Lord Clive in military uniform. The Battle of Plassey is shown behind him.
Portrait by Nathaniel Dance
The British surrender of Madras, 1746.
There were only a few other insignificant skirmishes before the war ended in 1748. Madras was returned to the English company as part of the peace settlement, but the taste of excitement provided by the brief conflict changed Clive’s career—no longer would he succumb to the tedium, boredom and predictable routine of a clerk. He requested a change in his posting.
“Mr. Robert Clive, Writer in the Service,” reported his governor at Fort St. David, “being of a martial disposition, and having acted as a volunteer in our late engagements, we have granted him an Ensign’s Commission upon his application for the same.” Clive, ever his own cheerleader, ingratiated himself with his superiors, writing to the company directors in London to brag of his “great courage and bravery” and to request a promotion. He was given the position of steward, a potentially lucrative post that gave him a commission on the sale of all provisions and victuals for the company’s employees in the region and offered some opportunity for private trade. It was a good position for someone so young and inexperienced.
With the peace, the dreary life of merchant trading again descended upon the Indian coast. But the hostilities had forever shattered the tenuous peace that had been enjoyed in the past.
The scheming intensified, and the competing companies eyed each other suspiciously, searching for the latest threat. The short conflict had revealed to Clive something of immense value that was not widely appreciated, something that he would later use to devastating effect: the weapons and training of the French and English companies’ soldiers were vastly superior to those of the local forces. Clive began to see the companies in a new light— not merely as innocuous traders but as formidable military powers. Although numerically superior, the local armies were little better than unruly mobs armed with primitive weapons of poor quality. “How very ignorant we were of the art of war in those days,” Clive recalled. “Some of the engineers were masters of the theory without the practice, and those seemed wanting in resolution. Others there were who understood neither, and yet were possessed of courage sufficient to have gone on with the undertaking if they had known how to go about it. There was scarce an officer who knew whether the engineers were acting right or wrong, till it was too late in the season and we had lost too many men to begin an approach again.” But practice makes perfect, and Clive became aware that their own troops could engage far greater numbers of local soldiers and expect to win; that without having intended to achieve such a goal, the French and English companies had become powerful regional military forces, able to effect change far beyond trade. The troops served the companies’ interests but also became one of the most valuable commodities they had to sell to local rulers, particularly rulers whose interests were in alignment with the companies’ long-term business interests.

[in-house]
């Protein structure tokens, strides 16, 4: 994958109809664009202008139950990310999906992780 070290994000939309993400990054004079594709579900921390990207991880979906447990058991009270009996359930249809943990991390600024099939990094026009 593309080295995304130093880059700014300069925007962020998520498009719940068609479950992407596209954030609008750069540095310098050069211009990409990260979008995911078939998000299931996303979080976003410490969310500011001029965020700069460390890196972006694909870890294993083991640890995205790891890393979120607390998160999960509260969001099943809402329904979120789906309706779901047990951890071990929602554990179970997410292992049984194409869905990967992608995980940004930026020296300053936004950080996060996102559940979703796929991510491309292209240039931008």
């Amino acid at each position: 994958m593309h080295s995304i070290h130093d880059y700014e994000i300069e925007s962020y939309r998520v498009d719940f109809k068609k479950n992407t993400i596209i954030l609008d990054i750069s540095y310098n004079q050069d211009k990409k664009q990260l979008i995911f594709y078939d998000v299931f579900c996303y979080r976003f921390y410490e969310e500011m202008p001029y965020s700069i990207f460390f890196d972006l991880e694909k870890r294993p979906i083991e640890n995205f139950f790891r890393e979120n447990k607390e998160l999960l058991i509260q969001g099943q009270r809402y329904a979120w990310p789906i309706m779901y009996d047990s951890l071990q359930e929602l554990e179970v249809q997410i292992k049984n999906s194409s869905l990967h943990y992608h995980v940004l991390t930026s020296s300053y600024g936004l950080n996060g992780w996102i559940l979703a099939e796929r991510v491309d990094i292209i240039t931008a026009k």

After the peace of 1748, most of the English company’s employees, if not Clive, hoped for a continuation of undisturbed and profitable trade, which was after all their reason for being in India. Dupleix and the French company, however, had other ideas. Although the two nations were officially at peace, in India their two companies were to be at war. While the Mughal Empire crumbled, local princes had been asserting greater power, and by 1740 many of them were de facto independent nations or kingdoms. One of the most powerful of these princes was Asaf Jah, ruler of the Deccan, the region where Madras and Pondicherry lay. When Asaf Jah died in 1748, Dupleix saw an opportunity to extend his own power and influence. He began to scheme with the contenders for the throne and eventually managed to place his candidates in power: Salabat Jang on the throne of the Deccan, and his local subordinate and deputy, Chanda Sahib, in the Carnatic along the Coromandel Coast.